Obtaining a Padel racket can be a real challenge, as there is a wide variety of brands, types and shapes. There are over 75 different brands, including big names such as Wilson, Vision, DropShot, Slazenger, Varlion, Sane. When you buy a racket, it is very important to choose wisely, because the wrong choice will not only hurt your game but may be hurt your body.
One of the most important things to look for when buying a racket is the size of the handle. If it is too big or too small it may cause injuries, such as tenniselbow. There is a simple way to check that you have the correct grip size - when you hold the racket, there should be 1/100 difference between the thumb and index finger. In other words, you should be able to drag your free hand between the fingertips and thumb. If the handle is not the right size, you can buy an overgrip, to increase the size of the handle slightly.
Profile: The outside shape of the bat providing the strength and endurance of your racket. Usually made up of tubular laminated layers of Fibreglass, Carbon Fibre, or Graphite. Impregnated with wax or Epoxy Resin.
Core: The ‘inside’ of the bat, the core. Either Foam or EVA Rubber (a shock absorbing rubber). The core can differ, which will create a difference in stiffness and playability.
Surface or Skin: The area where you hit the ball. This is usually a 1,2 or 3 layer surface of Fibreglass, Carbon Fibre or Graphite. The materials change the strength, power and endurance of the bat. The bat will be impregnated with wax or Epoxy Resin.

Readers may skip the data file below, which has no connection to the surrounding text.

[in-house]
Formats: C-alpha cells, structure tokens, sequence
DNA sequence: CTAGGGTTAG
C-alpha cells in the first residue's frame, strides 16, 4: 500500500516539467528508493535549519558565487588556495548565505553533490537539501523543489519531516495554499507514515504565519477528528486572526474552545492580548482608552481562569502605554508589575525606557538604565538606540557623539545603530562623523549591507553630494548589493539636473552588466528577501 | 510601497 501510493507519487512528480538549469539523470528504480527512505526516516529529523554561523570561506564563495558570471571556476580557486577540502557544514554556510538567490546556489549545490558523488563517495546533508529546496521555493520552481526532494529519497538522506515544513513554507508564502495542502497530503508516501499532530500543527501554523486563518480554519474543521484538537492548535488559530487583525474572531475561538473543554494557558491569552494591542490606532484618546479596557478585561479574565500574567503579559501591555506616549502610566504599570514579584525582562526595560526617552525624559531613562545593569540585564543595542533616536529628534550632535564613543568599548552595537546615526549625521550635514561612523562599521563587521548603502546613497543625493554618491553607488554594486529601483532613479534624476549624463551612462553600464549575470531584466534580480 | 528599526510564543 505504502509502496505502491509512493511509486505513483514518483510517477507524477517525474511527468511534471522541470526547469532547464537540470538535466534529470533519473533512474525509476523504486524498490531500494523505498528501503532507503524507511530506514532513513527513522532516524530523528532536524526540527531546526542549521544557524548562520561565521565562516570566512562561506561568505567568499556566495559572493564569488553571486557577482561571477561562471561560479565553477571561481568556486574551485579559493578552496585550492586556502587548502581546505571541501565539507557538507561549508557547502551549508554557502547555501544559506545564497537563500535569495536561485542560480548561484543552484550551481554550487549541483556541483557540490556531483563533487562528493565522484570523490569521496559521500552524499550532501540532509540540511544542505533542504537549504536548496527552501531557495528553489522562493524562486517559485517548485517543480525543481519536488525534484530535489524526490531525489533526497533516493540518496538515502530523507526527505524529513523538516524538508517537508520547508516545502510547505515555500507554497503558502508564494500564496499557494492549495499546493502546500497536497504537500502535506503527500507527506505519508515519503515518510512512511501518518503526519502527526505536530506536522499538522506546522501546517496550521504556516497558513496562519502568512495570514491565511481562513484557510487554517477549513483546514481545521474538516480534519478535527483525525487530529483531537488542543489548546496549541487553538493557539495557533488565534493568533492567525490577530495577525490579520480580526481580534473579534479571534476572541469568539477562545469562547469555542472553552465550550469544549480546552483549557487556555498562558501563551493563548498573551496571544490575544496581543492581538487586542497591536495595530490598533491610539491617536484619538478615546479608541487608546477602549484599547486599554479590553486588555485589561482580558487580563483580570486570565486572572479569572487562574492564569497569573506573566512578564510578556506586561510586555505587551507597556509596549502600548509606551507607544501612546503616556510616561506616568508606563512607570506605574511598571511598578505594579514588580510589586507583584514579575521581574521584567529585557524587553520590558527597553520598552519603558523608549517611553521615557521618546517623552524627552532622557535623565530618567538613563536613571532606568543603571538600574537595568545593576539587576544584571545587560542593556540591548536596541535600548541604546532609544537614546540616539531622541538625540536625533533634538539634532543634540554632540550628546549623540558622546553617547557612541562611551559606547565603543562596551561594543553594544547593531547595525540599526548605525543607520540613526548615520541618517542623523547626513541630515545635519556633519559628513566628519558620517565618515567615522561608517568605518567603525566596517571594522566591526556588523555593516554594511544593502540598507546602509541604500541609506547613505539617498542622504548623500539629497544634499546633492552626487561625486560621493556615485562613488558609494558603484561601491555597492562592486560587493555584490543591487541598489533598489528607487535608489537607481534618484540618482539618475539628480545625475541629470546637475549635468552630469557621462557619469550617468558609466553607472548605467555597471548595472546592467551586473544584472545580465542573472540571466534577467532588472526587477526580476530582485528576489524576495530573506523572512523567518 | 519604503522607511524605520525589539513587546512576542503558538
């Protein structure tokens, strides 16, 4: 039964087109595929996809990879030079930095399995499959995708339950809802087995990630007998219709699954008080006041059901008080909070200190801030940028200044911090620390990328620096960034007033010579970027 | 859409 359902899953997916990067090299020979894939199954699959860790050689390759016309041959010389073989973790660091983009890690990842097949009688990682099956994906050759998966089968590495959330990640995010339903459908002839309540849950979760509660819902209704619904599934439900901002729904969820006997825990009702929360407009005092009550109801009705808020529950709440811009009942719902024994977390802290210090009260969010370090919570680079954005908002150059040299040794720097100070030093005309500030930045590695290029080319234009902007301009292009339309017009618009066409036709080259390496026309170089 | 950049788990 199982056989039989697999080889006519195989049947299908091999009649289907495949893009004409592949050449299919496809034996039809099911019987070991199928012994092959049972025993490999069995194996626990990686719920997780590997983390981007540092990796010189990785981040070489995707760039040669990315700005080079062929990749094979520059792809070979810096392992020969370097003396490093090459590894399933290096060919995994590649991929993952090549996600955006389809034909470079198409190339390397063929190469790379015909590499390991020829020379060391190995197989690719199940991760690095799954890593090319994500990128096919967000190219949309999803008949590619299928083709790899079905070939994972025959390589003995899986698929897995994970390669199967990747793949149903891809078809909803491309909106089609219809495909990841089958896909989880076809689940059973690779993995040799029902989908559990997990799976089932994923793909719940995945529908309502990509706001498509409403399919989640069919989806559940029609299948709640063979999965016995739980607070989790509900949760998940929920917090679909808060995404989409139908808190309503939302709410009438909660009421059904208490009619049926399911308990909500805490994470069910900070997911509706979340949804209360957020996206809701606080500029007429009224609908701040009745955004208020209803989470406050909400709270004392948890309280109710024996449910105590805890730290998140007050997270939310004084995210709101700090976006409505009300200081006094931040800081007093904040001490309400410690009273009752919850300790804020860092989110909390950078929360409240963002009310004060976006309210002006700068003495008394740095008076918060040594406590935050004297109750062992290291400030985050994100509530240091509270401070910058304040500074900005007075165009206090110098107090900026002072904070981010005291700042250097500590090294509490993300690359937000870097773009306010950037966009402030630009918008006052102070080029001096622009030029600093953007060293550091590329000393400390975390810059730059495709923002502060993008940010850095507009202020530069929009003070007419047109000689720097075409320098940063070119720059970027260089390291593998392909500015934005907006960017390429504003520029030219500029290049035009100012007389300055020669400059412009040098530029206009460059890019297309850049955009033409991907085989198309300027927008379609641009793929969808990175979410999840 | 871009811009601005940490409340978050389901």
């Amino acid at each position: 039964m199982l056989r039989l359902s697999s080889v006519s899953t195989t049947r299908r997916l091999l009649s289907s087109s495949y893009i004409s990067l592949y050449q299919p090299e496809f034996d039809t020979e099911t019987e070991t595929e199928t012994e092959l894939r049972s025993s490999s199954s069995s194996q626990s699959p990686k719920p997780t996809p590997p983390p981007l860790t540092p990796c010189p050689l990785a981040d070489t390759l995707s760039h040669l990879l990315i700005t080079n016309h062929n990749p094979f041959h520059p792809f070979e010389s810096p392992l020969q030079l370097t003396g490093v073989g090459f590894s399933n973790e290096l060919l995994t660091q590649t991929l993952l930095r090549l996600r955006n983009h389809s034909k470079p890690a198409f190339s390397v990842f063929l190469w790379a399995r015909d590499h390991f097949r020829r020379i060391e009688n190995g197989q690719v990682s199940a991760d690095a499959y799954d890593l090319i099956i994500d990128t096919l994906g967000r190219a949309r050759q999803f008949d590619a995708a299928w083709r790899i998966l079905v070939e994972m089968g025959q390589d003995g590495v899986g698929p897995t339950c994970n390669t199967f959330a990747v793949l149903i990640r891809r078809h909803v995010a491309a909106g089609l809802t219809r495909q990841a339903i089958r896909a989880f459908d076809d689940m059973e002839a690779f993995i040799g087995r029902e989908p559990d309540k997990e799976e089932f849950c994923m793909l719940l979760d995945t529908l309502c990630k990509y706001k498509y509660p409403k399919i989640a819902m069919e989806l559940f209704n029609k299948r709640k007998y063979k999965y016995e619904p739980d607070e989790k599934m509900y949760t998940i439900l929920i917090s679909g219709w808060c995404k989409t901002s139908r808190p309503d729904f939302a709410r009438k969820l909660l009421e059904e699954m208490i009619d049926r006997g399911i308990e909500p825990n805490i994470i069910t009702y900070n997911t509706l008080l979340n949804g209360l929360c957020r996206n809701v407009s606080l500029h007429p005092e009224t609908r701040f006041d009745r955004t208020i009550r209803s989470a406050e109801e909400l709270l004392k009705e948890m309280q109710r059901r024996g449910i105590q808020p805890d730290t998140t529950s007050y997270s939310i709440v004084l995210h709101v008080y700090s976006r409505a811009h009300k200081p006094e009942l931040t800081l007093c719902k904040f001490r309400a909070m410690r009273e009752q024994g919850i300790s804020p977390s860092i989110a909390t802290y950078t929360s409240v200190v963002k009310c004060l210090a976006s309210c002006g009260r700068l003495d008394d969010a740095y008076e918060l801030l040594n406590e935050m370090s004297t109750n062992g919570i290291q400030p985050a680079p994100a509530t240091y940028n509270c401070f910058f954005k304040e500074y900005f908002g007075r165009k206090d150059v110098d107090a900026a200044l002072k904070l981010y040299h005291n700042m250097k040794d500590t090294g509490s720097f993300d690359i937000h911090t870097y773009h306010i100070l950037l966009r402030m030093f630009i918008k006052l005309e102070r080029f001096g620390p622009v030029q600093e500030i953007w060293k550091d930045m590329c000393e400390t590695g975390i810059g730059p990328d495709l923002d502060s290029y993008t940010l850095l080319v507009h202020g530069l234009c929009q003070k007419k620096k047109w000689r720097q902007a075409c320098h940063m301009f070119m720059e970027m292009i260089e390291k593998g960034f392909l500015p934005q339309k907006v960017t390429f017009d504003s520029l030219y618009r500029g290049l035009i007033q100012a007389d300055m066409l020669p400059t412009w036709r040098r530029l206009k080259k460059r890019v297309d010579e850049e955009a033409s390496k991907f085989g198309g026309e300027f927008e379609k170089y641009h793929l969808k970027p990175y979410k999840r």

Weight: There is no ideal weight for a Padel bat, yet there is an ideal weight for any individual Padel player. This weight depends on player characteristics. Is the player a quick mover (dynamic), a strong player (strength) or a technical player.
You don’t need specialist padel gear to play, but you should wear sports clothes. However, please note that if you start to compete in events then you will need to have recognised padel clothing (which still includes T-shirts) to meet with our tournament regulations. The tournament organiser should specify if there are any other restrictions on clothing.
You can start playing in ordinary trainers, but if you begin to play more seriously then you should invest in some padel shoes. Running shoes are not designed for the quick changes of direction that you need to make in padel. Also clubs will often ask that you wear padel shoes as other footwear may damage or mark the courts.